Gvozdyak (27) has suggested that plants can induce bacterial lysogens (that is, cause them to initiate their lytic cycle), a strategy that plants could employ towards the elimination of bacterial pathogens (see also 20). Perhaps similarly, Sato (63) has shown that an extract of mulberry leaves could induce lysogens of Pseudomonas syringae. It may be that these induced prophage are “abandoning ship” in response to the plant’s release of antibacterial compounds, with the phage simply following an evolutionary algorithm based on the logic that it is better to take one’s chances as a free phage than to continue to infect a dying bacterium. Also consistent with a shift away from lysogeny in the lysogeny-lytic cycle balance, Menzel et al. (49) have reported a negative impact of certain plant-growth regulators and herbicides on the initial establishment of lysogeny.

For many bacteria, plant association marks not a high likelihood of plant-induced bacterium death but, instead, a period of effective bacterial growth. Given heterogeneous bacterial populations (26) it could be advantageous for temperate phage to lyse host bacteria when times are good since not only are healthy, uninfected bacteria potentially present (23), but those bacteria also could contain non-homologous prophage capable of infecting and then lysing their own uninduced lysogens. That is, more effective bacterial growth could tip an environment from conditions that disfavor phage lytic growth and favor lysogen survival (i.e., environments in which it is better, from the phage perspective, to be a bacterium) to conditions that favor lytic growth and thereby disfavor a continued display of lysogeny.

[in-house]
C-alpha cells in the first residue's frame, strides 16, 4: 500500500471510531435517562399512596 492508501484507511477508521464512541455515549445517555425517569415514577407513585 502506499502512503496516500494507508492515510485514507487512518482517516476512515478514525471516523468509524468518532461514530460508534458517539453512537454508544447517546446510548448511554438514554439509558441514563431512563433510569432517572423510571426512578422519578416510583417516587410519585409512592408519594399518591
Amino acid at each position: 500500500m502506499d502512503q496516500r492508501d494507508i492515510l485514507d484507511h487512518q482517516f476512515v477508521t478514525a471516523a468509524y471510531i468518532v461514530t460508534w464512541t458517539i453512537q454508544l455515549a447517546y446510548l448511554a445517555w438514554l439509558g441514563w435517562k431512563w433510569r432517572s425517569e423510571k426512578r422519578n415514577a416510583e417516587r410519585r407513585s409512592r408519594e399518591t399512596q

The Phage Rhizosphere

From the phage perspective much of what is of interest in understanding the phage-plant interaction has to do with the extracellular search, a province of phage organismal ecology. How exactly do phage manage to find new bacteria to infect before succumbing to the ravages of environmentally induced virion decay? Answering this question within the rhizosphere -- the region consisting of plant roots and surrounding soil -- involves examining the impact of soil structure and chemistry on the mobility and survival of free phage and their hosts.

In most crop environments, with a few notable exceptions, most of the time the soil is only partially hydrated. The lack of a continuous aqueous phase greatly complicates predictions regarding the diffusion of free phage, as for any soil colloid. This situation is complicated further by the propensity of free phage to become trapped within biofilms (70) or reversibly adsorbed to particles, such as clays (12,81), that are commonly found in the soil. This non-specific and often reversible phage adsorbtion within soils is a function of sorbent and virion surface chemistry, virion size, and pH (15). Moreover, acidic soils can permanently inactivate free phage (54,72).

We can only speculate whether these phage-soil interactions help or hinder the phage in their search for a suitable host. Since sorption to solid substrates lowers the diffusion rates of free phage, it localizes them to specific spatial regions, and thereby limits the maximum rate at which they can encounter a suitable host cell (39). On the other hand, adsorption to clays has been suggested to have a protective effect by holding phage within a hydrated environment (81). Both states are essentially in opposition only within undisturbed soil. If the soil itself is disseminated, becomes fully hydrated, or is otherwise well mixed, then associated phage, whether free or bound, may be disseminated. Soil-adsorbed phage thus could serve as a viable infectivity pool that is tapped only as bacteria grow, diffuse, or swim into the phage vicinity, or if the soil particle itself is transferred into or onto a bacterium-containing environment.